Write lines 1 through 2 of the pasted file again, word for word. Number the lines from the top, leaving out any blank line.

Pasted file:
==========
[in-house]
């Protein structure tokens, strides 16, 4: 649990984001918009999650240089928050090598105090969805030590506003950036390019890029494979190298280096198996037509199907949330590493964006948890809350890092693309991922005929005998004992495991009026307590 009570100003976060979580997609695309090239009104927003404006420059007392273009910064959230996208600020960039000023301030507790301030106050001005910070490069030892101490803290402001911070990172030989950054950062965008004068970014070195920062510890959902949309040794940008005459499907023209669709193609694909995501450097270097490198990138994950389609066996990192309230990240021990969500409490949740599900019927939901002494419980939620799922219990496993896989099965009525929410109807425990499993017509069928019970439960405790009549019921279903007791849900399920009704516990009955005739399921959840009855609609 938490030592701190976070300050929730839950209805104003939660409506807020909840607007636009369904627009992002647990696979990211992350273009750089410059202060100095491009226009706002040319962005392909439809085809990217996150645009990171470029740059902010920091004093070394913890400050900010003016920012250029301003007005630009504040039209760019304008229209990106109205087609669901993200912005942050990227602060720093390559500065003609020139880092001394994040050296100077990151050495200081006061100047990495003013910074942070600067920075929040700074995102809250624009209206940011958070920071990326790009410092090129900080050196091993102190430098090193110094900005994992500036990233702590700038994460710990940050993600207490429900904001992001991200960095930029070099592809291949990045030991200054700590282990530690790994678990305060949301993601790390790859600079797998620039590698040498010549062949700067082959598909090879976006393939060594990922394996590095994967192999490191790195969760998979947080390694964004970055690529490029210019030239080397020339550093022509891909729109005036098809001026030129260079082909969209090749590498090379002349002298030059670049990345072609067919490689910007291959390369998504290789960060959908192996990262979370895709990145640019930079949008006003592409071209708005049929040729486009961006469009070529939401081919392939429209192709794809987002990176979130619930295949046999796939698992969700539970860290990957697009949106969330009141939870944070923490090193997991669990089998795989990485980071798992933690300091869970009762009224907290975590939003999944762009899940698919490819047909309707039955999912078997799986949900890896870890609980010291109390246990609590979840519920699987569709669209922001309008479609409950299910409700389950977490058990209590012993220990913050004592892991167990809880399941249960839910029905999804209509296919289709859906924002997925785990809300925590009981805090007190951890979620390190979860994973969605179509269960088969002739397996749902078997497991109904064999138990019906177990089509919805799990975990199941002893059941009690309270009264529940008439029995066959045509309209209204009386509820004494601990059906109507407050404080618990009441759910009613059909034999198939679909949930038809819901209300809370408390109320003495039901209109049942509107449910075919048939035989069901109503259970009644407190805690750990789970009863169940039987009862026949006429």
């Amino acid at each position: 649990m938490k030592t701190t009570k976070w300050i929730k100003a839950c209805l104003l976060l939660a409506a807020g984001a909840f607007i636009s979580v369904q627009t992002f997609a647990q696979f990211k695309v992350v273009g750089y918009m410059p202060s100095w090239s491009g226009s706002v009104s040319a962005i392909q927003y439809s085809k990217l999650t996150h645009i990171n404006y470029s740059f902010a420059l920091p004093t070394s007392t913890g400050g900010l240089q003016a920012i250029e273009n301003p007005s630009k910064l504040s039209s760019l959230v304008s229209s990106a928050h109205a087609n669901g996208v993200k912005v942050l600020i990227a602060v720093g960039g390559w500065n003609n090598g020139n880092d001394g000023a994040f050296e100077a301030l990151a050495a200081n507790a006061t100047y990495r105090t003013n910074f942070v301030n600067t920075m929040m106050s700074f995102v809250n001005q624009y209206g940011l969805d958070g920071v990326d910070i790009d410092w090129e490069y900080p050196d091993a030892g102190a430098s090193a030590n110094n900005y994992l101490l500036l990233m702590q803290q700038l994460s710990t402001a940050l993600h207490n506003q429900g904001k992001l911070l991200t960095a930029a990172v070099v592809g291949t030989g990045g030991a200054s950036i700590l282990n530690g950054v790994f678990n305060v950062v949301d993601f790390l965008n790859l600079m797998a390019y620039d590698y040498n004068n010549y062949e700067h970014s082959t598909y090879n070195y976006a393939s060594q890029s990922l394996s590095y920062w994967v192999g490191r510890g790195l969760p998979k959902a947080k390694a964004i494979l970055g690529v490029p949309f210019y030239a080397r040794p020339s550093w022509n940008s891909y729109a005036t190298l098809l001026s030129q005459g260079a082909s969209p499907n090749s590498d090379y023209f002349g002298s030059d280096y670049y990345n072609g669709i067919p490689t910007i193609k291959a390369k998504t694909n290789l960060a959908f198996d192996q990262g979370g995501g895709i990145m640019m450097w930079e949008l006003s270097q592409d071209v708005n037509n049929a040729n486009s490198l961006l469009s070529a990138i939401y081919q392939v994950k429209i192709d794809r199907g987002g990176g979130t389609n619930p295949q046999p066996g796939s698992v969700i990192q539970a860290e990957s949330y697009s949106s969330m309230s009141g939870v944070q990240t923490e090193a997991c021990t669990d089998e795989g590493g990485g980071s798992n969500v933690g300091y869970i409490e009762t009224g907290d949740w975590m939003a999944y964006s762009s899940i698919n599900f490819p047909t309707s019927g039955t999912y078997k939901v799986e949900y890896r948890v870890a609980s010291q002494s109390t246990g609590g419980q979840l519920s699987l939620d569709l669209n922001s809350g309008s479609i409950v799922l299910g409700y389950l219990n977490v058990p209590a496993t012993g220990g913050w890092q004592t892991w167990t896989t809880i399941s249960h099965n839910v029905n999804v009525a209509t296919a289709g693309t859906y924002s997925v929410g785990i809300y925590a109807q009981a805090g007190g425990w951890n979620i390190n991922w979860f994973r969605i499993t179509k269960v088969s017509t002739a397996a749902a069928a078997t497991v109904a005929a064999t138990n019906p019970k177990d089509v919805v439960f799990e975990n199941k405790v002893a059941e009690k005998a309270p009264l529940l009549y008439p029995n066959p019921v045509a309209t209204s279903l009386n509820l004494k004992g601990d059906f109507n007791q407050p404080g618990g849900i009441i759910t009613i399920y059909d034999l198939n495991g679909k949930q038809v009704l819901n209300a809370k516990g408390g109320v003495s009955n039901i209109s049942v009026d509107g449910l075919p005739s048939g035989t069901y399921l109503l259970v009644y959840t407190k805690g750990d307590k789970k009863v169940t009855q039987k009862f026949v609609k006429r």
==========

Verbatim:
[in-house]
């Protein structure tokens, strides 16, 4: 649990984001918009999650240089928050090598105090969805030590506003950036390019890029494979190298280096198996037509199907949330590493964006948890809350890092693309991922005929005998004992495991009026307590 009570100003976060979580997609695309090239009104927003404006420059007392273009910064959230996208600020960039000023301030507790301030106050001005910070490069030892101490803290402001911070990172030989950054950062965008004068970014070195920062510890959902949309040794940008005459499907023209669709193609694909995501450097270097490198990138994950389609066996990192309230990240021990969500409490949740599900019927939901002494419980939620799922219990496993896989099965009525929410109807425990499993017509069928019970439960405790009549019921279903007791849900399920009704516990009955005739399921959840009855609609 938490030592701190976070300050929730839950209805104003939660409506807020909840607007636009369904627009992002647990696979990211992350273009750089410059202060100095491009226009706002040319962005392909439809085809990217996150645009990171470029740059902010920091004093070394913890400050900010003016920012250029301003007005630009504040039209760019304008229209990106109205087609669901993200912005942050990227602060720093390559500065003609020139880092001394994040050296100077990151050495200081006061100047990495003013910074942070600067920075929040700074995102809250624009209206940011958070920071990326790009410092090129900080050196091993102190430098090193110094900005994992500036990233702590700038994460710990940050993600207490429900904001992001991200960095930029070099592809291949990045030991200054700590282990530690790994678990305060949301993601790390790859600079797998620039590698040498010549062949700067082959598909090879976006393939060594990922394996590095994967192999490191790195969760998979947080390694964004970055690529490029210019030239080397020339550093022509891909729109005036098809001026030129260079082909969209090749590498090379002349002298030059670049990345072609067919490689910007291959390369998504290789960060959908192996990262979370895709990145640019930079949008006003592409071209708005049929040729486009961006469009070529939401081919392939429209192709794809987002990176979130619930295949046999796939698992969700539970860290990957697009949106969330009141939870944070923490090193997991669990089998795989990485980071798992933690300091869970009762009224907290975590939003999944762009899940698919490819047909309707039955999912078997799986949900890896870890609980010291109390246990609590979840519920699987569709669209922001309008479609409950299910409700389950977490058990209590012993220990913050004592892991167990809880399941249960839910029905999804209509296919289709859906924002997925785990809300925590009981805090007190951890979620390190979860994973969605179509269960088969002739397996749902078997497991109904064999138990019906177990089509919805799990975990199941002893059941009690309270009264529940008439029995066959045509309209209204009386509820004494601990059906109507407050404080618990009441759910009613059909034999198939679909949930038809819901209300809370408390109320003495039901209109049942509107449910075919048939035989069901109503259970009644407190805690750990789970009863169940039987009862026949006429």